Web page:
Post originally written on 6/26
First, a friend from Twitter, who is employed with AT&T, saw my blog post. He passed the message on to a protege of his in Baton Rouge. She reached out to me via Twitter and gave me a call. I spoke to her and explained what was wrong. She sent someone out (I think it was the same day) to investigate my problem. That guy ran tests and determined that part of my problem was the fact that I was slightly out of range of the premium service that I requested. He called a fourth guy (who happened to be married to a high school classmate of mine) and he shows up and runs tests (that same day).
After everything was done, it was concluded that I wasn't going to be able to get the internet speeds I requested. However, instead of me being disappointed over that being the case, I was actually impressed with the promptness and level of service AT&T put forth in an attempt to fix the problem. A few days later, a manager called and said that although it was unlikely that I would get the 12 mbps speeds that I wanted, that he would exhaust every option before calling it quits. So, he's still working on the problem.
Although I'm still at 6.0 mbps, I'm actually satisfied. Great service goes a long way and when you receive it, you no longer look at yourself as a victim. Things always seem like a scam when you're paying your hard-earned money for something only to be met with "meh" and shoulder shrugs when you have a problem.
So, I want to take my hat off to the people who put forth an effort to fix my problem (Corey, Natasha, Chris, Roy and Scott). I try to be as fair as I possibly can and if I can take the time to bash a company for doing something wrong, then I will definitely take the time to applaud them when they provide a great level of service.
Thank you, AT&T. You now have your redemption.
*** UPDATE: 6/29 *** I guess that I spoke too soon. I spent 40+ minutes on the phone, over the course of two days, to resolve a problem for my father. We were trying to remove call forwarding from a landline voicemail to a cell phone. I went in and made changes in the voicemail menu to turn off forwarding, but that didn't work. I called AT&T and held 7 minutes for an agent on the Wireless side.
He told me that I needed to speak with the landline people to resolve. I said, "fine, but while I have you, I do have a question on this account: can you let me know how many minutes phone # XXX-XXX-XXXX used last month?"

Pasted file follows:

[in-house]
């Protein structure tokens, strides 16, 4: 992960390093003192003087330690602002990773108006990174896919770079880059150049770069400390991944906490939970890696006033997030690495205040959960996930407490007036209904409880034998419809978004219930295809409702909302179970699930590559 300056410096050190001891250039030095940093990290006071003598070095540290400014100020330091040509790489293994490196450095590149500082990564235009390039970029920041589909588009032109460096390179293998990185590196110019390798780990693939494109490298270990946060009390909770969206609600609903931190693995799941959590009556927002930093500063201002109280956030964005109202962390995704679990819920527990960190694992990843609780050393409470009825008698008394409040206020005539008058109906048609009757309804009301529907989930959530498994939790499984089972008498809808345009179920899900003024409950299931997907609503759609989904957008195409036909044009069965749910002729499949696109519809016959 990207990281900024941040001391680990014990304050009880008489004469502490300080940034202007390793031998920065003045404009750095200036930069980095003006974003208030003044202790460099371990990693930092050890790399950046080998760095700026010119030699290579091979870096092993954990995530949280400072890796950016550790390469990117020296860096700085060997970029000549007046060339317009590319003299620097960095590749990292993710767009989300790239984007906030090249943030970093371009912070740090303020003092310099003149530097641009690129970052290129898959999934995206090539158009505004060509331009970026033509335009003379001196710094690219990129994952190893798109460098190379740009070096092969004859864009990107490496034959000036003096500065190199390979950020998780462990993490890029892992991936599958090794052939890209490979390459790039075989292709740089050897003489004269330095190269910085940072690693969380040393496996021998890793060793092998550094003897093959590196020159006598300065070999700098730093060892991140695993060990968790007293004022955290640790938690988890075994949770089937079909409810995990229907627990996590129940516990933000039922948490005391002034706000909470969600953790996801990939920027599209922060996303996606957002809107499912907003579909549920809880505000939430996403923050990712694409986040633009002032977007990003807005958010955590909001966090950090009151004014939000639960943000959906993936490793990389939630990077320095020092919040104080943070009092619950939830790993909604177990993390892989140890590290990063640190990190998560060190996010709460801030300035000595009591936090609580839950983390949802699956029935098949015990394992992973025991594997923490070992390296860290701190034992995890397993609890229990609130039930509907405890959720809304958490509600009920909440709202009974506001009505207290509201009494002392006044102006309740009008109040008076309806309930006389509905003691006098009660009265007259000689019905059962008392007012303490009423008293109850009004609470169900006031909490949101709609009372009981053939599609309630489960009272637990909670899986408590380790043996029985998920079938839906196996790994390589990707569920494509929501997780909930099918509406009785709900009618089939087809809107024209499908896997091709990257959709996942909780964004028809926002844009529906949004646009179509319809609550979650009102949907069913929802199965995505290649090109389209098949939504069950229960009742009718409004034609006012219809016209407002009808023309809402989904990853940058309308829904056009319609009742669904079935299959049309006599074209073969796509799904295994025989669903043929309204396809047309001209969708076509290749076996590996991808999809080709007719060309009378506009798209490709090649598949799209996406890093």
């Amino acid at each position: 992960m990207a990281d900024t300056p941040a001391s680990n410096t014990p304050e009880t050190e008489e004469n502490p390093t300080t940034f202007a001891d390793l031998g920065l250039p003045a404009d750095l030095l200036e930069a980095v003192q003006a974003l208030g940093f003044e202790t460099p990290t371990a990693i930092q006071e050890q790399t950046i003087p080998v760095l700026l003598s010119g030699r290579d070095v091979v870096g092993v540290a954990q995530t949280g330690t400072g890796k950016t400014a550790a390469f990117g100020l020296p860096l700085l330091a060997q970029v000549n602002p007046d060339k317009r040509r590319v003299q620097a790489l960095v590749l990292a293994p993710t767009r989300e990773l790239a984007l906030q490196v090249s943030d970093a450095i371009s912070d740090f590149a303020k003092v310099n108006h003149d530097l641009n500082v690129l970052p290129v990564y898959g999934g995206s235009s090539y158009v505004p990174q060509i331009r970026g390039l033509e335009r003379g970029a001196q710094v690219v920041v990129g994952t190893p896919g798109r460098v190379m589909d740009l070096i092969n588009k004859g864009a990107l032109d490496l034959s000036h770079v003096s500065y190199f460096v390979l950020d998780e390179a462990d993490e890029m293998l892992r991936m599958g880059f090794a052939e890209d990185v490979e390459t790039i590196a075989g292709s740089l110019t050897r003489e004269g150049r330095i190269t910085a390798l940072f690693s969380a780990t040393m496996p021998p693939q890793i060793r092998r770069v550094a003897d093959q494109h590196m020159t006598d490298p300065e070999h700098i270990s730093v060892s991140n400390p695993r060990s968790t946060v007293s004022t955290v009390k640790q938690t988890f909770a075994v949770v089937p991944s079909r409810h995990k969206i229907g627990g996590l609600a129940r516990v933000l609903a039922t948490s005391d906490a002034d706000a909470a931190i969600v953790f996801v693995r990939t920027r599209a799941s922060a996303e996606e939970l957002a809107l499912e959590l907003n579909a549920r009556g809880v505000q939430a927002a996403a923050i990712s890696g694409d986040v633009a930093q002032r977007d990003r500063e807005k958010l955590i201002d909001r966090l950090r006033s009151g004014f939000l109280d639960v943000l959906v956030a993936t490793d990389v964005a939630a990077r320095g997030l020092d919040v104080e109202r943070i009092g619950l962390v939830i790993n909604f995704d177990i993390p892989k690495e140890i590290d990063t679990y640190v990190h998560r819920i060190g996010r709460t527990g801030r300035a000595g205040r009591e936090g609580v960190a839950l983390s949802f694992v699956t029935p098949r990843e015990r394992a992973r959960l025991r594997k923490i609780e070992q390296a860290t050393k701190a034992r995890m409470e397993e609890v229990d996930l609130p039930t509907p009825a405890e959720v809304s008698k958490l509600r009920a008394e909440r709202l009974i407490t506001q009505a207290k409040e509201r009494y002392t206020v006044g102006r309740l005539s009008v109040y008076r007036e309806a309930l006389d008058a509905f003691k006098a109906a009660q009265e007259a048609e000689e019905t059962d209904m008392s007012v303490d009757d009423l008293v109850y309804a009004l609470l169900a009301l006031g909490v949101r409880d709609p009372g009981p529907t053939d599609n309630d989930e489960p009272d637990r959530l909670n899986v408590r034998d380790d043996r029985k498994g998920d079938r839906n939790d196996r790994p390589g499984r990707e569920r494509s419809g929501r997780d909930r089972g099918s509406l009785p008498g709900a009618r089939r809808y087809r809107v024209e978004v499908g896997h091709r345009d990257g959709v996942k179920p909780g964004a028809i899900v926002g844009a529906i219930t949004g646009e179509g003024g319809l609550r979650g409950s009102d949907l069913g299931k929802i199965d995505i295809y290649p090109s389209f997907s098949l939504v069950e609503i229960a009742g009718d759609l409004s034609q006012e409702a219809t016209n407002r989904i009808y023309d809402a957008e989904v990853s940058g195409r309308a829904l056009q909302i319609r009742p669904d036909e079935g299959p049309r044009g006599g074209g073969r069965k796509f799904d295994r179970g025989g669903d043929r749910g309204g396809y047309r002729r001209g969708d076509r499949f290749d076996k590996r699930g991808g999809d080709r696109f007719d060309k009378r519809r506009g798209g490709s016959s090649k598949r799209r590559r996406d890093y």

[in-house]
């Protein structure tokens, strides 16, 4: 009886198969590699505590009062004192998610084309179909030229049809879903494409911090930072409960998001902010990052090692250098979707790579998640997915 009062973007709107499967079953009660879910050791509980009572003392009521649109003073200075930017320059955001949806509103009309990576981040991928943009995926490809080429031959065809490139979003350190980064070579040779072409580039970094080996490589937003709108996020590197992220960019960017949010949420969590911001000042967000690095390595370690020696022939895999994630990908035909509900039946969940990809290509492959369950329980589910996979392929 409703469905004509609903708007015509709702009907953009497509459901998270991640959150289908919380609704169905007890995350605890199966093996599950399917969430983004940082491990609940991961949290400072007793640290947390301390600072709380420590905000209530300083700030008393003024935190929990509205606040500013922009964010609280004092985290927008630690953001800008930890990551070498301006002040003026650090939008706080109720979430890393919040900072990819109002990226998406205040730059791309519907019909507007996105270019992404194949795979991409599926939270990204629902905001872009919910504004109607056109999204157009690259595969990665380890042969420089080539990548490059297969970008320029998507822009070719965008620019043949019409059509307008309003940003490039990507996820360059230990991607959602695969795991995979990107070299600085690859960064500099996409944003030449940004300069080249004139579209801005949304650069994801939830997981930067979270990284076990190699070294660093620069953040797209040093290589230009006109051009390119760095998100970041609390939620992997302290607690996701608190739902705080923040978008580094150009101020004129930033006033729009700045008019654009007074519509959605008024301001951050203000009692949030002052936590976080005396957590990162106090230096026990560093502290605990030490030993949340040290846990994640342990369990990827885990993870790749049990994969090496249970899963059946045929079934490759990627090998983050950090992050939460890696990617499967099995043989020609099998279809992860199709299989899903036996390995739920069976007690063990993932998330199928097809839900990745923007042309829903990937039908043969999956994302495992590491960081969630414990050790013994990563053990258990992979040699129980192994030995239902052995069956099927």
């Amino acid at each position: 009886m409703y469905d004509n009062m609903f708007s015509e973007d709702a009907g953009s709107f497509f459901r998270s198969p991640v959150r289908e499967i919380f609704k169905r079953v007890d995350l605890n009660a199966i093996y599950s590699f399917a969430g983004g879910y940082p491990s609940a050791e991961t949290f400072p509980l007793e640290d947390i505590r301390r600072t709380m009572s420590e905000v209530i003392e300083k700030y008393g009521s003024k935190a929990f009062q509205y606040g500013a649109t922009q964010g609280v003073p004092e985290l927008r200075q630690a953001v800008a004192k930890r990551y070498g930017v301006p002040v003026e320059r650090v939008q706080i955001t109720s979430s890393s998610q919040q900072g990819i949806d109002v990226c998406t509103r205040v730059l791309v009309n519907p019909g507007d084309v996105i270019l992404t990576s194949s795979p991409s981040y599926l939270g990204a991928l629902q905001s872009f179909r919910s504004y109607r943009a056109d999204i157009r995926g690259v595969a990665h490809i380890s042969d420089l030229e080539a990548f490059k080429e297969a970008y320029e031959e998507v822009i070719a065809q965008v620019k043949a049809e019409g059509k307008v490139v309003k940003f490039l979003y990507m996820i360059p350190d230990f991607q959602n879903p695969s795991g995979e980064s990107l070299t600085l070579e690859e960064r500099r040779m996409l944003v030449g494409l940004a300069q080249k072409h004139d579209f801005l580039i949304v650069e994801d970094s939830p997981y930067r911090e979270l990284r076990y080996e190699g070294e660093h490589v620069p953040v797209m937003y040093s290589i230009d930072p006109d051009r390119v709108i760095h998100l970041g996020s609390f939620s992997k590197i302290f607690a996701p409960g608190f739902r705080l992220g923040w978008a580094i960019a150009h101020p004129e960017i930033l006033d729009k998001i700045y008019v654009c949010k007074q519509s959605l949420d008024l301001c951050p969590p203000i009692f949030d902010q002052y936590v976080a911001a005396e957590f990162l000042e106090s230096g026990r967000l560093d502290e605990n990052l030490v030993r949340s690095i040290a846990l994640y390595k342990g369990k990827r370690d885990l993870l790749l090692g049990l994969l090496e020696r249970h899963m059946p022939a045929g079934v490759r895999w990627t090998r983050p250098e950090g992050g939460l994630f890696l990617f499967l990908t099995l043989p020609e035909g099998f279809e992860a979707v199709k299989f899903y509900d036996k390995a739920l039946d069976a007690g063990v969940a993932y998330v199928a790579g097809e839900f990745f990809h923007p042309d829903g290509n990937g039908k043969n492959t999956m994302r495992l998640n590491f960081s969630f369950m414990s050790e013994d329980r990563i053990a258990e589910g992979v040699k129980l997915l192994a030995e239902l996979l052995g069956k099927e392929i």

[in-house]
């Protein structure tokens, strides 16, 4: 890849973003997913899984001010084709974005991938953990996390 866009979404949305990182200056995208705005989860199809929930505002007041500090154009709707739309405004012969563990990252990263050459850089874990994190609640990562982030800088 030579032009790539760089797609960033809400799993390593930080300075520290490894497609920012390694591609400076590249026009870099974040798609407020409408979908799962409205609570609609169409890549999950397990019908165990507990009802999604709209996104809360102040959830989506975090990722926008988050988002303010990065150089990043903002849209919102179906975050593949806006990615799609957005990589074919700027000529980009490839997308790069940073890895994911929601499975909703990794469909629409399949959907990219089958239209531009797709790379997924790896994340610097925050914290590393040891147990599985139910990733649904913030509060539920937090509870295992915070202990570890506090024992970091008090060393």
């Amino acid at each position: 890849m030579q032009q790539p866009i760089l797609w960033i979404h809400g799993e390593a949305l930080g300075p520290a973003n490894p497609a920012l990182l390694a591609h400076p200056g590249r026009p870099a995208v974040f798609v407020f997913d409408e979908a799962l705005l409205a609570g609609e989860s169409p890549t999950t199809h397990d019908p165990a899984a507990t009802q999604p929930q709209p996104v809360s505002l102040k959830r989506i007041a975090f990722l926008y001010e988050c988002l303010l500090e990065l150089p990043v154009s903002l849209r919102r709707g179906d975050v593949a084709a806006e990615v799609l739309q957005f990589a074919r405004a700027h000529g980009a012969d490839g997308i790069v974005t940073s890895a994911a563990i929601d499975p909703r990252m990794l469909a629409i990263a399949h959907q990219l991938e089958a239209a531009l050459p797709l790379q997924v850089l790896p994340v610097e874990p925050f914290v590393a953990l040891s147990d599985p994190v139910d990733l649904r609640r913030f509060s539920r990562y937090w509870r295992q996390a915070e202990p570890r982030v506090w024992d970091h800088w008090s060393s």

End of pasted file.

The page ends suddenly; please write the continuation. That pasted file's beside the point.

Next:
"Sir, I'm unable to see that, but I can send you an additional bill for $5 or you can view it online," he replied.
That's what he said, but here's what I heard: "I have better things to do than research this account."
Now, I'm not sure exactly what type of applications AT&T's customer service agents use, but I can't say that I believe that someone couldn't tell me how many minutes a phone used the previous month.
So, I get transferred to the landline side and I hold for 14 more minutes (21 total). I finally get someone and of course, they have no information on me despite the transfer. I have to verify who I am again and why I am calling. After explaining it, she tells me that she's going to reset something and the calls will no longer forward to the cell phone some time before midnight.
"Midnight? Is the phone a vampire or something? Why isn't it immediate?" I asked.
"It just isn't, sir."
"So, I'm going to have to wait until midnight to find out that what you did probably didn't work and go through all of this tomorrow?"
"It will work, sir."
After close to 30 minutes of phone time, I realize that I'm powerless in the situation and I say my good-byes. Of course, the next day, the landline is still forwarding calls. I call in again and this time, I only had to hold for 8 minutes. This agent tells me that the previous person that I'd spoken to the day before forgot to do something when she reset the phone. He says that he will take care of it and that i should see the results after midnight.
Well, this time it works after two days and speaking to three people to get it resolved. Luckily for them, I have patience because my father told me to just disconnect everything after the first day. I probably would have if I thought that he wouldn't need his lines of communication.
Foiled by AT&T again. For every great employee there are five bad ones. Just five warm bodies doing just enough to get a paycheck each week and not get fired. Too bad that no one with the ability to do something about it cares.